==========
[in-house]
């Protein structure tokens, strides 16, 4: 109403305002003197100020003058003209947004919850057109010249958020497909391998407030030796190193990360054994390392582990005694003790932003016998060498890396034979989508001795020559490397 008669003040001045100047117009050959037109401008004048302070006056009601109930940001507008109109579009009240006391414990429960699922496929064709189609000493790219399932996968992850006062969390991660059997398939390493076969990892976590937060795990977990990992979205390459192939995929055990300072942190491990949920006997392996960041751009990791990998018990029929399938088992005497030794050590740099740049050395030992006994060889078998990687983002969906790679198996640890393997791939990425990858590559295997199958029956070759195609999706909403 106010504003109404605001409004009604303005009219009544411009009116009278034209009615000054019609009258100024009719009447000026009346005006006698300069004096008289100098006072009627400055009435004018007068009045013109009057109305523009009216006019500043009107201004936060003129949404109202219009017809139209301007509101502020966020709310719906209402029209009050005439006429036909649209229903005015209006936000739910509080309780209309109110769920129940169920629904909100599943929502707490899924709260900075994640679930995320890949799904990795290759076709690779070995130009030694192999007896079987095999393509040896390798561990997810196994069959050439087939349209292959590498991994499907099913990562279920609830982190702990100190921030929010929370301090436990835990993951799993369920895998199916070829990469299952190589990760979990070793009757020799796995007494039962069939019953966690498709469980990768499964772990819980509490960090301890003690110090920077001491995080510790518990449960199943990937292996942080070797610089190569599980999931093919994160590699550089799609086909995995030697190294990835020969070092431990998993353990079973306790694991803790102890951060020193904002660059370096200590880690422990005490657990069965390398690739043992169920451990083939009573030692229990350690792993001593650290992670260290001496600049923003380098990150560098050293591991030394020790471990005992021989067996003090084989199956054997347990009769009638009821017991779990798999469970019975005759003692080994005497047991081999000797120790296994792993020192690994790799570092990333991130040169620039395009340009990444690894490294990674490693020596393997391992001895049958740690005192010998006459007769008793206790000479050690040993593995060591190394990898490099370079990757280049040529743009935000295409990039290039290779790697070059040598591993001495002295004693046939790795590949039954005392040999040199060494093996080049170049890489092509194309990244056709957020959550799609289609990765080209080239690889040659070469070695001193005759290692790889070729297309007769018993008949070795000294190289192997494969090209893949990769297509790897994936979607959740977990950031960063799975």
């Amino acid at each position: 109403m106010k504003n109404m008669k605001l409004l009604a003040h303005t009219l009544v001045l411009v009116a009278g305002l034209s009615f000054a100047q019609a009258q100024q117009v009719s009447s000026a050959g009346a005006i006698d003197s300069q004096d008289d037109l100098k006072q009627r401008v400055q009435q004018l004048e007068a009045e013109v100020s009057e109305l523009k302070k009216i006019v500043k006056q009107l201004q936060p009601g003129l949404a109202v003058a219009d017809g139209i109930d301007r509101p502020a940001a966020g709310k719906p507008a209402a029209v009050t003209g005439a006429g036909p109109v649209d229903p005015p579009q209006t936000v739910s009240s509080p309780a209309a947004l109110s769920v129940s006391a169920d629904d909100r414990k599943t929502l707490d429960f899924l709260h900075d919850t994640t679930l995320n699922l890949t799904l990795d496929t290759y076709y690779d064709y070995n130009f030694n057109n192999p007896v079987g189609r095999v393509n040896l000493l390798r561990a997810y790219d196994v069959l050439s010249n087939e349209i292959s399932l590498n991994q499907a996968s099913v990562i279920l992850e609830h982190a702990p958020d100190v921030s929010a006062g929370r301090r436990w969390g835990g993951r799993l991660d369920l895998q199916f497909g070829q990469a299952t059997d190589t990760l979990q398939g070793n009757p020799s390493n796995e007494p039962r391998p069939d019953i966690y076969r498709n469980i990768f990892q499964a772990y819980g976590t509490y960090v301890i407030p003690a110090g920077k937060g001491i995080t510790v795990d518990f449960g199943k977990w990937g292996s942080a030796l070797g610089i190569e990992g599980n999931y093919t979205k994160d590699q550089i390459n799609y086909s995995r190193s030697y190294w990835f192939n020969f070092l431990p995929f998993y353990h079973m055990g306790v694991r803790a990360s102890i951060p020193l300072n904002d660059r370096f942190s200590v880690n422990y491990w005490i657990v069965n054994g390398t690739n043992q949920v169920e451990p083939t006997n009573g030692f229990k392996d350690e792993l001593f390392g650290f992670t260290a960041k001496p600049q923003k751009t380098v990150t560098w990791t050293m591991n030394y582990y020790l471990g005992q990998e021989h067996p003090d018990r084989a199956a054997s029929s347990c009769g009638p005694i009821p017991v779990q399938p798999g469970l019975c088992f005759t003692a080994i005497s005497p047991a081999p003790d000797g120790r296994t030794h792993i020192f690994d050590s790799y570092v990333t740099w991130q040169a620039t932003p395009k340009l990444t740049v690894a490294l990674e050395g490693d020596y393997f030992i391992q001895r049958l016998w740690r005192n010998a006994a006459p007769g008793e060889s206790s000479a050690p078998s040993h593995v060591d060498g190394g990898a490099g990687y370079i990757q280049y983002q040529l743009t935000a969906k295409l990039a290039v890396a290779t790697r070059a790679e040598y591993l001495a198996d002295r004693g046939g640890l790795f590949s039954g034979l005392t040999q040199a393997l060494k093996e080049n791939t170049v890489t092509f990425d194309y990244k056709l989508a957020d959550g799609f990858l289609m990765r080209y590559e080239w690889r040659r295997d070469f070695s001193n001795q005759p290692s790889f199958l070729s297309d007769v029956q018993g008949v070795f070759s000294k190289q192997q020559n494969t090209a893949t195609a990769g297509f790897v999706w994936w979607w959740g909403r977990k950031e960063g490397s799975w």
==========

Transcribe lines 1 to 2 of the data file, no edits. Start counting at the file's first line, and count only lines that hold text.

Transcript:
[in-house]
């Protein structure tokens, strides 16, 4: 109403305002003197100020003058003209947004919850057109010249958020497909391998407030030796190193990360054994390392582990005694003790932003016998060498890396034979989508001795020559490397 008669003040001045100047117009050959037109401008004048302070006056009601109930940001507008109109579009009240006391414990429960699922496929064709189609000493790219399932996968992850006062969390991660059997398939390493076969990892976590937060795990977990990992979205390459192939995929055990300072942190491990949920006997392996960041751009990791990998018990029929399938088992005497030794050590740099740049050395030992006994060889078998990687983002969906790679198996640890393997791939990425990858590559295997199958029956070759195609999706909403 106010504003109404605001409004009604303005009219009544411009009116009278034209009615000054019609009258100024009719009447000026009346005006006698300069004096008289100098006072009627400055009435004018007068009045013109009057109305523009009216006019500043009107201004936060003129949404109202219009017809139209301007509101502020966020709310719906209402029209009050005439006429036909649209229903005015209006936000739910509080309780209309109110769920129940169920629904909100599943929502707490899924709260900075994640679930995320890949799904990795290759076709690779070995130009030694192999007896079987095999393509040896390798561990997810196994069959050439087939349209292959590498991994499907099913990562279920609830982190702990100190921030929010929370301090436990835990993951799993369920895998199916070829990469299952190589990760979990070793009757020799796995007494039962069939019953966690498709469980990768499964772990819980509490960090301890003690110090920077001491995080510790518990449960199943990937292996942080070797610089190569599980999931093919994160590699550089799609086909995995030697190294990835020969070092431990998993353990079973306790694991803790102890951060020193904002660059370096200590880690422990005490657990069965390398690739043992169920451990083939009573030692229990350690792993001593650290992670260290001496600049923003380098990150560098050293591991030394020790471990005992021989067996003090084989199956054997347990009769009638009821017991779990798999469970019975005759003692080994005497047991081999000797120790296994792993020192690994790799570092990333991130040169620039395009340009990444690894490294990674490693020596393997391992001895049958740690005192010998006459007769008793206790000479050690040993593995060591190394990898490099370079990757280049040529743009935000295409990039290039290779790697070059040598591993001495002295004693046939790795590949039954005392040999040199060494093996080049170049890489092509194309990244056709957020959550799609289609990765080209080239690889040659070469070695001193005759290692790889070729297309007769018993008949070795000294190289192997494969090209893949990769297509790897994936979607959740977990950031960063799975």